He told the Forum: “The most important issue for people who live along the banks (of the lower stretches) of the Mekong are the dams and how these affect them. They cannot see the river as a pretty sight.”

Mekong: The Untamed chronicles the journey of Suthichai Yoon, a leading Thai media personality, from the headwaters of the Mekong River in Tibet to the Mekong Delta in Vietnam. The question he seeks to answer through his travels is how the planned Chinese dams affect communities who live along the banks of the river.

“My Mekong journey goes to the heart of Asia’s complexities,” says the narrator as he makes his way from China’s southern province of Yunnan to the north-eastern Thai town of Chiang Khong. The scenes he passes range from the raging waters of the Mekong and hills swathed with mist to riverside communities being torn apart by a building frenzy. “I wonder if the Chinese realise what the people who are impacted by the dam feel?” Suthichai asks at one point.

According to Pipope, another documentary film about the Mekong made by Chinese filmmakers overlooks some serious issues: “There was nothing about a lot of villages disappearing, that there are floods and the doubts people have about the Chinese dams.”

This second film, also showcased at the Mekong Media Forum, is a 20-episode series titled Nourished by the Same River, and has been made by China Central Television (CCTV).

A Chinese journalist on the panel conceded that the planned development targeting the Mekong would provoke a range of responses. “It is natural that different people will have different perspectives on similar issues,” said Zhu Yan, a senior editor at the national broadcaster China Central Television. “In China there is a debate (around the question) of environment or dams.”

The Mekong is both a mighty river and a massive bundle of issues for any film or film series to tackle. And given the multitude of countries, interests and viewpoints involved, it’s unlikely that there will be consensus.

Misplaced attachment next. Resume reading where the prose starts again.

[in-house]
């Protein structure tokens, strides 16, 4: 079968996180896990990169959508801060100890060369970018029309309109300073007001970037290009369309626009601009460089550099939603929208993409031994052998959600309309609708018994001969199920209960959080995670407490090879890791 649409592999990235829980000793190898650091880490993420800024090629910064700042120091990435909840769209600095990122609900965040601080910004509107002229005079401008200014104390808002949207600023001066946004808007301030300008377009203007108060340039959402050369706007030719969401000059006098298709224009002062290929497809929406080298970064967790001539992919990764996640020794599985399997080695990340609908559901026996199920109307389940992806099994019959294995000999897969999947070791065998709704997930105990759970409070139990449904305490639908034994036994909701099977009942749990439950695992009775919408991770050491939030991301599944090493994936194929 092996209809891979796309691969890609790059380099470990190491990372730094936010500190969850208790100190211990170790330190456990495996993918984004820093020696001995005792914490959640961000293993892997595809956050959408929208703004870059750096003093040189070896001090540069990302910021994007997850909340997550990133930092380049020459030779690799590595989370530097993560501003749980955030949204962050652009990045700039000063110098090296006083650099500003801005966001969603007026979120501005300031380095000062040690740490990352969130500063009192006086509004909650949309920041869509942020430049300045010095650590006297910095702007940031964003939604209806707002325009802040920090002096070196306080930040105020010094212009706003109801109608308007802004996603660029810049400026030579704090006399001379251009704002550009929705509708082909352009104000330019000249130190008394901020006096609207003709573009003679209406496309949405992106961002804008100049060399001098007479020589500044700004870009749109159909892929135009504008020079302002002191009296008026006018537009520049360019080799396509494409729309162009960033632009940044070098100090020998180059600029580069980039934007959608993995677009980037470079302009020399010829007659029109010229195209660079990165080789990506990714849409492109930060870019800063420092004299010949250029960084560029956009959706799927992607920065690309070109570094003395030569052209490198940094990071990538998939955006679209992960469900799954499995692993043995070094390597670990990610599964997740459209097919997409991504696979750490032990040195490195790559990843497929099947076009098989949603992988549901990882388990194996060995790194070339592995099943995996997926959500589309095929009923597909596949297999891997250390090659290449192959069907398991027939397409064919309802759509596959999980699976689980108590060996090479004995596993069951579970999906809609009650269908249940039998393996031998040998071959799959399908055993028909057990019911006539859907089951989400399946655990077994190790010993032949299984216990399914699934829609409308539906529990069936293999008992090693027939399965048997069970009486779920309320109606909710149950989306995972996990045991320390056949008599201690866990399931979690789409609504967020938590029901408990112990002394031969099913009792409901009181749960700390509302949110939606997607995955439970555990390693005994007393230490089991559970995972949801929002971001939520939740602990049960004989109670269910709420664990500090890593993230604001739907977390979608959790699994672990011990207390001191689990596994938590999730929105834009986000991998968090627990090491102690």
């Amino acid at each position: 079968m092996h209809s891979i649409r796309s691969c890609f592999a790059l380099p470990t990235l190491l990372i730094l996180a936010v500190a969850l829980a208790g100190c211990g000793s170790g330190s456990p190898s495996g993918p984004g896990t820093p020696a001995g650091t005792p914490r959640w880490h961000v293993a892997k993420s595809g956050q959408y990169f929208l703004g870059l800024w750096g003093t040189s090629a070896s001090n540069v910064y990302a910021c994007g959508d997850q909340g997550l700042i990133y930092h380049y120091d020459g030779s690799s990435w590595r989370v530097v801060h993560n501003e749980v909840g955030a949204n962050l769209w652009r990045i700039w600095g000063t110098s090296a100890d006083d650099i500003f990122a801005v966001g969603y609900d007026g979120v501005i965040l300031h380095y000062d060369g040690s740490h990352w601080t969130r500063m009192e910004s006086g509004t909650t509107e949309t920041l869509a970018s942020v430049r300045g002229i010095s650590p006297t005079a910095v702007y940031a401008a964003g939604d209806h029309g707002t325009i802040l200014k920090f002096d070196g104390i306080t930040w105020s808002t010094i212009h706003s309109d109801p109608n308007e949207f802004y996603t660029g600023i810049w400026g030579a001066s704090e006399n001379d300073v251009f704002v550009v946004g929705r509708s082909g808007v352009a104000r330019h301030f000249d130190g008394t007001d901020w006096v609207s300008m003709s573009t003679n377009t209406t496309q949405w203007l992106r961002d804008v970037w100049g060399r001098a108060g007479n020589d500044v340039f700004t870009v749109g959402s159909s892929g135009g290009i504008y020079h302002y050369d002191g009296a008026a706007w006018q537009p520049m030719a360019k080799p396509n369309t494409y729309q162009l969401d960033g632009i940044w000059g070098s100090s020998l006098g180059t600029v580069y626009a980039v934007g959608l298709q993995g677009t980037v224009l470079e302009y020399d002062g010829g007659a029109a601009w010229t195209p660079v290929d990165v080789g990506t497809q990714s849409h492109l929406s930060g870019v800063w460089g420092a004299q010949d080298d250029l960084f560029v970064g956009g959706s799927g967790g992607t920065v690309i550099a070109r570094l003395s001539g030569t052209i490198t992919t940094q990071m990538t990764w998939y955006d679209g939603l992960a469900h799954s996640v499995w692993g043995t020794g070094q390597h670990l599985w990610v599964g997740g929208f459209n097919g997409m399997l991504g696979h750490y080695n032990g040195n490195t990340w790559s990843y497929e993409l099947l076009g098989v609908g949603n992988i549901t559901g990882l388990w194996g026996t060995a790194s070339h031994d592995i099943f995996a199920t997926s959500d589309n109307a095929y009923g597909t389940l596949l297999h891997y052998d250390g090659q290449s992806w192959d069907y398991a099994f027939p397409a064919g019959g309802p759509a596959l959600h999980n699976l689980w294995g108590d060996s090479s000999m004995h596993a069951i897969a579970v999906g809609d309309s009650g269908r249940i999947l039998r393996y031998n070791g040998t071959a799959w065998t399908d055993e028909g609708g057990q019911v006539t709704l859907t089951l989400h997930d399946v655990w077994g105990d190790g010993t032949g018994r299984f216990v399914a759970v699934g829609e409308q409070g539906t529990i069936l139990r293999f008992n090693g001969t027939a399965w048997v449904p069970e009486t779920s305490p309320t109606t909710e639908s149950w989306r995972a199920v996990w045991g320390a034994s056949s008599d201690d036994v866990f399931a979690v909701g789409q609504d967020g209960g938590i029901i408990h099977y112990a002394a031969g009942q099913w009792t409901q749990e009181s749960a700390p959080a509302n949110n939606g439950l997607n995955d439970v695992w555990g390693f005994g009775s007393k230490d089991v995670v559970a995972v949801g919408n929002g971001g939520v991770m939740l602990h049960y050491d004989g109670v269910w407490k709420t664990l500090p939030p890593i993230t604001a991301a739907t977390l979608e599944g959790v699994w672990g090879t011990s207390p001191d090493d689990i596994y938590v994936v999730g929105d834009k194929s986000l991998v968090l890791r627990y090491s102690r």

But it’s good that films are sparking off discussion and debate…just what we need for more informed choices to be made in the future.


Read full IPS story: Chinese Dams Expose Fault Lines, By Marwaan Macan-Markar

‘Saving the Planet’ new Asian TV series is ready for release!

It's planet saving time...and everybody is invited!

It's planet saving time...and everybody is invited!

Can ordinary people help save our planet?

What does it take to change their attitudes and lifestyles to consume and waste less?

For over two years, my team at TVE Asia Pacific and I have been working on a new TV series, modestly called Saving the Planet. It will be released at a regional conference in Tokyo, Japan, on 22 August 2009.

In this Asian series, produced in partnership with Asia Pacific Cultural Centre for UNESCO (ACCU), we profile successful initiatives that combine knowledge, skills and passion to create cleaner and healthier environments.

It was filmed in six countries in South and Southeast Asia: Cambodia, India, Laos, Nepal, the Philippines and Thailand.

The groups profiled in Saving the Planet often work without external funding and beyond the media spotlight. They have persisted with clarity of vision, sincerity of purpose and sheer determination. Their stories inspire many others to pursue grassroots action for a cleaner and safer planet.

Watch the series trailer here:

The dedicated website has just been revamped for the launch.

Watch out for more updates!